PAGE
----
Date of Award


Degree Type


Degree Name

Bachelor of Applied Sciences Honours


School of Computer Science


Faculty of Science, Technology and Engineering

First Advisor

Ken Mullin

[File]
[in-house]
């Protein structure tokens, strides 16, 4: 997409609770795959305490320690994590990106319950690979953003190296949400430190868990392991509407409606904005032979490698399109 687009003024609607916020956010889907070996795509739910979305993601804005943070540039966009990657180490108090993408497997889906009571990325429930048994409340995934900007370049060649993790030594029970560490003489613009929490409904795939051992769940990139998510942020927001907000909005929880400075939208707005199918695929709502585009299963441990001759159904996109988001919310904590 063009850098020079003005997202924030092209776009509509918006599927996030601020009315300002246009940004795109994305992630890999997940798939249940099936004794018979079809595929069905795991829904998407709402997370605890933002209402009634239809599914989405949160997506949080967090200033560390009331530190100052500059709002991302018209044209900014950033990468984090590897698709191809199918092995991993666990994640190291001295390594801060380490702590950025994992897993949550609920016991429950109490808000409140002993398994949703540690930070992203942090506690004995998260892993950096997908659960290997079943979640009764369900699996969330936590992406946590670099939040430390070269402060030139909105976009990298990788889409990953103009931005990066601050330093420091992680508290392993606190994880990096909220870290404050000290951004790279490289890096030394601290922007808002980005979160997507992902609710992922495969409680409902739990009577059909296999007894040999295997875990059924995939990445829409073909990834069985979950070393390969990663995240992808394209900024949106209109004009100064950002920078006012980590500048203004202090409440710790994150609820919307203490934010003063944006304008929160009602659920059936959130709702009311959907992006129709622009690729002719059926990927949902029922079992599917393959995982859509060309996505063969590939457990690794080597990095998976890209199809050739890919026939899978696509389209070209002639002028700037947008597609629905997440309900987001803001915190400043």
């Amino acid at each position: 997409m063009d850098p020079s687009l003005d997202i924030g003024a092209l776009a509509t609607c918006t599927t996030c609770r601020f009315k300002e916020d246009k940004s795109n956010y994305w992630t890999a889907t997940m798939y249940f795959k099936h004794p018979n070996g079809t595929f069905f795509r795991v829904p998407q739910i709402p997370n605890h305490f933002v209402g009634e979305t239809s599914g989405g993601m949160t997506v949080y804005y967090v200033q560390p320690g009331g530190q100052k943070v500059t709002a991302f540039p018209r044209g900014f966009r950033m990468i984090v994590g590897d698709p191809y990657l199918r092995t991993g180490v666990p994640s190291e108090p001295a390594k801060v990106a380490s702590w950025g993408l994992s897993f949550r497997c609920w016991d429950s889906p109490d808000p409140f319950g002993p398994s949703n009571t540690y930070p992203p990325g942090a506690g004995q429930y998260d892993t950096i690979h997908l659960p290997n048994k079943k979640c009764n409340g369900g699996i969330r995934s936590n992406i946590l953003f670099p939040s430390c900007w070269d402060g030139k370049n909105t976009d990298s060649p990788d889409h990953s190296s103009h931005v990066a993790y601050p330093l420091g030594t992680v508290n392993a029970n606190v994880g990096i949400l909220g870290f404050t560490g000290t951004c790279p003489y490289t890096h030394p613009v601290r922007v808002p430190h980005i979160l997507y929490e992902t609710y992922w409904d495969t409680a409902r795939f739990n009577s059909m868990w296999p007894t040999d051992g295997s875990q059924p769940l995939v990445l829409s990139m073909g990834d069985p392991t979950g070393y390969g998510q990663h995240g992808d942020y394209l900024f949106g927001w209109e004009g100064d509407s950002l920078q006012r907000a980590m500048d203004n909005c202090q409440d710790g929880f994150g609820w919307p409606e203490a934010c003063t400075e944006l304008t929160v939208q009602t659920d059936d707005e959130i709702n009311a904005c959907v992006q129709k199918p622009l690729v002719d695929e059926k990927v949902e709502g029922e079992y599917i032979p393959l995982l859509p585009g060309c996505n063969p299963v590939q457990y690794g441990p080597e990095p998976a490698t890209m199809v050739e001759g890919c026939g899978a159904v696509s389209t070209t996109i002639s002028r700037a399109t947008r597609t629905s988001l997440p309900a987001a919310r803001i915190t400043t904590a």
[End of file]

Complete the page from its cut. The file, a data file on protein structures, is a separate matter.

The use and development of software is an integral and critical part of modern industrial society. The outcomes of many software development and maintenance projects have been less than satisfactory with significant numbers being over schedule, lacking in functionality and over budget. These problems are the result of poor management of both the process and the product. One of the major problems to overcome in the management of software development projects is the ability to predict the outcomes early in the project when there are a large number of unknowns. The ability to reliably predict the outcomes in a repeatable manner requires accurate estimating techniques that are theoretically sound, practical to use, relevant to the current situation and can cope with all the project variables. Whilst a number of estimating techniques have been developed they are poor in their predictive abilities, do not to take a total project approach and are not used by practitioners. This proposal is to define a model that will build on the strengths of the current estimating techniques, account for their weaknesses and provide a framework for the development of practical techniques that encompass all aspects of a software development project.